People say that Whitman is the poet of democracy, of the body, of the soul, of mysticism. He is all these things—poet of the body electric, lover of men, of the female body and the male body, the enslaved person, the stevedore and sailor, the ferry-boat pilot, the boatmen and clam diggers, the hymn-singers and the contralto in the organ loft. Of the lonely woman gazing upon twenty-eight bathers who are stripped and diving, like those of Thomas Eakins’ “Swimming Hole” painting or a nude motion-study photograph by Eadweard Muybridge. He is the poet of the young men with a look in their eye—like the one Peter Doyle and he give to each other in the famous studio portrait of them together, or that Warry Fritzinger gives to John Johnston as Johnston snaps a photo of him standing behind Whitman’s wheelchair at the Camden docks.
He is the lover of what is human about us, of us with our foibles, our lusts, our disappointments, our heroism in the midst of everyday life. Of the men embracing when saying good-bye, of the lover he meets on the beach, whose head rests on his breast in the starlight. Oh, assuredly he is the poet of Nature. Of the thrush and the mockingbird, the lilac, the blade of grass. Of the great compost which is all of us, now and across time.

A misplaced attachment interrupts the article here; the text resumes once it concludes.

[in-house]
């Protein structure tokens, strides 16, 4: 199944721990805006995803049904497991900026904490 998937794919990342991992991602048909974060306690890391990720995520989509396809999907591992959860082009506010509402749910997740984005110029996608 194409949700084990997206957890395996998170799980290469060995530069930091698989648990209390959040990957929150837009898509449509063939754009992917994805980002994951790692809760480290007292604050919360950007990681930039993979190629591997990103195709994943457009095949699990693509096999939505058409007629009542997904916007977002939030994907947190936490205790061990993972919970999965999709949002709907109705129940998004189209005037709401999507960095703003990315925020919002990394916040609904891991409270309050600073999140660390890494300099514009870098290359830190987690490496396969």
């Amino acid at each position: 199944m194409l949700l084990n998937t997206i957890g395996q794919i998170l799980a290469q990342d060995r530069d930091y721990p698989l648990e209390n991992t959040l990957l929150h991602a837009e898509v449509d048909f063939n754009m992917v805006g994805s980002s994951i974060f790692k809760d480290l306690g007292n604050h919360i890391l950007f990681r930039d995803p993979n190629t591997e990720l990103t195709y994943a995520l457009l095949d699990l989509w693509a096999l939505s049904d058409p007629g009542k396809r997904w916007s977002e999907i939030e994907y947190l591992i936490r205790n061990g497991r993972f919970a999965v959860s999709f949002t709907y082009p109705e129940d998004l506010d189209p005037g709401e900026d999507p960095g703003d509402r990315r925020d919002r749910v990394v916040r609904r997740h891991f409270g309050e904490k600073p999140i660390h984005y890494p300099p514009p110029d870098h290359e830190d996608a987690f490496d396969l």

I live in Washington, D.C., and am a long-time lover of Manhattan. I walk in streets where he walked, I smell the atmosphere of Broadway and beach. The seagull swirls above me as it once did for him. He found healing in the nearby woods. In the stream in New Jersey. On the Long Island shore. There awakening again and again to the senses–eating, breathing, smelling, an organism among organisms, atoms merging with countless other atoms–part of woods, waves, the straw in the barn. They called to him, they call to us–the veins in a leaf, the tide of the sea, endlessly rocking. Translating us in open air. Quivering us to new identities.